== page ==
As a side note, Kroger (NYSE:KR) had 0.1% growth in Q3 non-fuel same-store sales. However, this was the smallest increase in the 52nd consecutive quarters that it has posted positive same-store sales.
Here's a few other important metrics to look at for Weis Markets and the others:
Weis' Q3 net income fell 16.9 percent to $10.6 million. This is in comparison to $12.8 million for Q3 2015.
Sprouts' net income dropped $8 million from the same 2015 period. Smart & Final's net income was $7.0 million, versus net income of $12.4 million in the same period the year prior. Ingles' net income totaled $12.7 million for its Q3, versus $13.8 million Q3 2015.
Therefore, regarding the bottom line here, we're ascertaining the financial health of these businesses. We want to know how much money remains for them after all their expenses have been deducted from revenues. Consequently, it's positive for Weis and the others, buts it's less positive than previously.
This is something these businesses must address. After all, producing and growing profits is the major responsibility they have regarding shareholders, and investors track this diligently.
Weis Markets noted that the fall in its Q3 net-income was mainly because of $4.4 million in net costs related to the acquisition, conversion and reopening of stores. Mr. Jonathan Weis, Chairman and CEO, said, "In the third quarter, we invested in driving sales during a time of record growth for our company despite significant deflation in key categories, notably meat and dairy."
Earnings per share (EPS)
Weis Markets' EPS for the trailing twelve months is $2.34. Sprouts' is $0.89; Smart & Final's is $0.29, and Ingles' is $2.78.
The takeaway here is that you want to know how profitable a business is on a stockholder basis. EPS quantifies the amount of net income earned per share of outstanding stock. In essence, how much cash each share of stock would get upon a profit distribution to outstanding shares. Thus, Weis Markets is performing nicely here in regards to businesses of about the same scope.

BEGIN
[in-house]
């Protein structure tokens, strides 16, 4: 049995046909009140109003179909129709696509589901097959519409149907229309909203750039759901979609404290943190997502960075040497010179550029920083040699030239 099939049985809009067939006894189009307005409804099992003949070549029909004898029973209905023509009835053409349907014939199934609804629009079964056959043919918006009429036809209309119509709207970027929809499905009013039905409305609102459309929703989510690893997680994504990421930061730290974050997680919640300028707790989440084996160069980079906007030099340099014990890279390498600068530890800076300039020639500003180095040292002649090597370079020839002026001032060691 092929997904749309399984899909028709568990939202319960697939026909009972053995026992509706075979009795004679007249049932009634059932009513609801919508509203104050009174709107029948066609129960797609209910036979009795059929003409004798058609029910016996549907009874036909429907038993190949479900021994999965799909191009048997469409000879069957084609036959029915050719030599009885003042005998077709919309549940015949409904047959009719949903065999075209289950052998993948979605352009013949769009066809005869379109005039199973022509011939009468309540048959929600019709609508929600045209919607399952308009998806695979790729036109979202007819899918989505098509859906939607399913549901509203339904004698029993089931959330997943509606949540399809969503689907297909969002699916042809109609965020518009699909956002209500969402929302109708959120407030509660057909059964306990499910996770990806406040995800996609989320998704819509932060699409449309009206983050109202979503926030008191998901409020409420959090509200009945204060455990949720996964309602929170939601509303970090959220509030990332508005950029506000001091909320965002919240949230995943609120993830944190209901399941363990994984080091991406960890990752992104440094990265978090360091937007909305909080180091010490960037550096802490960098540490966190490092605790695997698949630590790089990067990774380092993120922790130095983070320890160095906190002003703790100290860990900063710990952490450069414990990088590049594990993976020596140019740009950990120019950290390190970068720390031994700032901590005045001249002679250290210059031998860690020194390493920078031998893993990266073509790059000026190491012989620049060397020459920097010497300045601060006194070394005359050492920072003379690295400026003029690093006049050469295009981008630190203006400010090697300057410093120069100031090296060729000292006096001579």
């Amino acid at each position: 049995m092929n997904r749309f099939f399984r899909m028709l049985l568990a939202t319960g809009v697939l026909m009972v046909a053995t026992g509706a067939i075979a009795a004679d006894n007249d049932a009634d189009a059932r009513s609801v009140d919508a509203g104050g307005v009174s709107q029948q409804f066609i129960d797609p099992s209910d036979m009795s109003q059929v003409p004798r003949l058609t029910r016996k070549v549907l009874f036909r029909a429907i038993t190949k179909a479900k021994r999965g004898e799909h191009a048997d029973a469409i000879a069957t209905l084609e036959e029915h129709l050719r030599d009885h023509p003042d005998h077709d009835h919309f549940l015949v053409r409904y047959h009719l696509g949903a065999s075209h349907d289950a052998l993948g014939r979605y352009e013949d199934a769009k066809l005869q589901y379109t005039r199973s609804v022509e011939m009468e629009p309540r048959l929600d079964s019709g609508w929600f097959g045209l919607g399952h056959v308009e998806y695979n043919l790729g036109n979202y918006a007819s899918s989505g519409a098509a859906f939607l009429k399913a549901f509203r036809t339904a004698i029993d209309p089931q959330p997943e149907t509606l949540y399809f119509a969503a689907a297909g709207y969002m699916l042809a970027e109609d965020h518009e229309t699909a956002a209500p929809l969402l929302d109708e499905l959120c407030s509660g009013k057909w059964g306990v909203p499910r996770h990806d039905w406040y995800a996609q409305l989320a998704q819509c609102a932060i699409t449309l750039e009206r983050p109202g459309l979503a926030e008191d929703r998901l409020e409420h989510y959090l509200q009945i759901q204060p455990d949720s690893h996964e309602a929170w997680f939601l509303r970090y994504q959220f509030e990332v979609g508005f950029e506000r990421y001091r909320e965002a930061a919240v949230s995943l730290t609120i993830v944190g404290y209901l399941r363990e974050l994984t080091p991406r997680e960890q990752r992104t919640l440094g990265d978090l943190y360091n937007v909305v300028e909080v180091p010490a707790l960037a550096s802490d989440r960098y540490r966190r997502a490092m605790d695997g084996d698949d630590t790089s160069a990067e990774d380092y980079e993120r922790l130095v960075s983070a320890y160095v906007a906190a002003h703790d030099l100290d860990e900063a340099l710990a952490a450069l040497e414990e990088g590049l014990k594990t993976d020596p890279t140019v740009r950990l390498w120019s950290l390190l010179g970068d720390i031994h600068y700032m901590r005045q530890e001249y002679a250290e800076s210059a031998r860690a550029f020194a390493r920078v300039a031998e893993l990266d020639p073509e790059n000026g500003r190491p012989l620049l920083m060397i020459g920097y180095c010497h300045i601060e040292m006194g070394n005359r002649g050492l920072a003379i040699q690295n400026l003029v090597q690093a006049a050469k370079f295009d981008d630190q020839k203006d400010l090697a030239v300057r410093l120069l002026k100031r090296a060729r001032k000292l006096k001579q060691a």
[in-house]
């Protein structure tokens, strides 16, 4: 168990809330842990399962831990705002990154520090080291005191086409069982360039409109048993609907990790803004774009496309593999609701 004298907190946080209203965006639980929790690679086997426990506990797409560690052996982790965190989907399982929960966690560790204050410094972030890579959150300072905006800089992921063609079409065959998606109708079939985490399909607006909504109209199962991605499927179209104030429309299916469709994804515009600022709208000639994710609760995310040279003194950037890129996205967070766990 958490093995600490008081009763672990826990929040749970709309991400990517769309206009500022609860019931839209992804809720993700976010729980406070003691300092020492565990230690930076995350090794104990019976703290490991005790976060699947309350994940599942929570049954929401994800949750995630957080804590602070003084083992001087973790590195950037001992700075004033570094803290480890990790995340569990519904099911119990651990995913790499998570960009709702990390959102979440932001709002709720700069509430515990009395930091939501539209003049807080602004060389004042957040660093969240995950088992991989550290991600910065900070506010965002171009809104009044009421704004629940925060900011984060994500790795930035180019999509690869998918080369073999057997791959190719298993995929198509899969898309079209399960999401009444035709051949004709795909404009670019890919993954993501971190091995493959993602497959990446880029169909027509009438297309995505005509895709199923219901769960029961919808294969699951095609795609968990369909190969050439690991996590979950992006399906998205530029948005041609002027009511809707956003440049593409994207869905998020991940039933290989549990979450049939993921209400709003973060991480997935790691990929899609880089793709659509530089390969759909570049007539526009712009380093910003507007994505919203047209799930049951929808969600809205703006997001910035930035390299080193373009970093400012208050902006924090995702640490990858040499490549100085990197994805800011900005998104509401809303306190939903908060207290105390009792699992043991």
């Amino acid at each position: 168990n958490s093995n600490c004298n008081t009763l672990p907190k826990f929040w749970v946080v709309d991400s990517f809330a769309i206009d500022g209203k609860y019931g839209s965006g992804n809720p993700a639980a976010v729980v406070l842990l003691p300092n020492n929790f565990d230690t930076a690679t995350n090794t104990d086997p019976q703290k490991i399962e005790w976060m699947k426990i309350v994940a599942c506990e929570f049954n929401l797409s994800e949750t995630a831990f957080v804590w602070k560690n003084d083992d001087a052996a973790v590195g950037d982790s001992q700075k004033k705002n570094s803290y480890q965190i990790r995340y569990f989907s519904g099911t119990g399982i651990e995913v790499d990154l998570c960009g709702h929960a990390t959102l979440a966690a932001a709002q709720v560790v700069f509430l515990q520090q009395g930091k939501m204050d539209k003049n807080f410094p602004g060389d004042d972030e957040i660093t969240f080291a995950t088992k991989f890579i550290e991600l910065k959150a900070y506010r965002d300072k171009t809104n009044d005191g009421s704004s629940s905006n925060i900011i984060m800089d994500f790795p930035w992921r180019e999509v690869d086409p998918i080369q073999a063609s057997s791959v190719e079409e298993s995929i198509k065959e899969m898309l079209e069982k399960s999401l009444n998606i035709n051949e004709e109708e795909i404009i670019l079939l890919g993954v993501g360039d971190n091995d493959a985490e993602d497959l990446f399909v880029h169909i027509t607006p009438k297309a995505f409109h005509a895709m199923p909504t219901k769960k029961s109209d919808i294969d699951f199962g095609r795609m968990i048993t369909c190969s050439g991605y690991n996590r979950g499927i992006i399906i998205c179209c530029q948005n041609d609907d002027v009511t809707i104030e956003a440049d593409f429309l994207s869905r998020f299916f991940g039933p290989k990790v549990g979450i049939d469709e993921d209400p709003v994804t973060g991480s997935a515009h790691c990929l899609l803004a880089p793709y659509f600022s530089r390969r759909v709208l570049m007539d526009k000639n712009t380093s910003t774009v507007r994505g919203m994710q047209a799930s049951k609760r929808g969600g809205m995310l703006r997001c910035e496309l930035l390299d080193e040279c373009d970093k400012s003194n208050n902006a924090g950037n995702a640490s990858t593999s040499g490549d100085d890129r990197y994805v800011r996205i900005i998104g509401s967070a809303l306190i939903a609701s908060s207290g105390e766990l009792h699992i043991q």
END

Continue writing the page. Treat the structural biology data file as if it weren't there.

Operating cash flow
Weis' operating cash flow for the trailing twelve months is $148.13 million. Sprouts' is $256.84 million; Smart & Final's is $116.85 million, and Ingles' is $155.9 million.
Here we see good numbers from Sprouts', with Weis Markets and Ingles in the same general territory but well behind Sprouts, so there's room for cash flow improvement despite these positive numbers. Investors want to see operating cash flow growth as it represents money produced from a company's normal everyday operations. It highlights the health of the core operations of a business.
Levered free cash flow
Likewise, levered free cash flow is an indication of financial health and a company's ability to re-invest in its business and/or pay dividends. Weis Markets' levered free cash flow for the trailing twelve months is $22.61 million. Sprouts Farmers Market's is $71.77 million; Smart & Final's is in the negative at -($131.66 million); and Ingles Markets' is $18.35 million. The more levered free cash flow the better, and Sprouts' is performing the best among these four companies.
The Company recently increased its operating stores by 25 percent. As RIS (Retail Info Systems) reported in its "Top 10 Grocers" report, "That 25 percent growth matches the grocer's stock price gain over the past year as investors have shown confidence in the brand's expansion plans." (RISNews.com - October/November 2016)
Recently, the Company acquired five Mars Super Market locations in Baltimore County, Maryland. It also acquired 38 Food Lion stores across Maryland, Virginia and Delaware, and a Nell's Family Market in East Berlin, Pennsylvania. Therefore, Weis Markets completed the conversion of 44 supermarkets.
A) Flat grocery store sales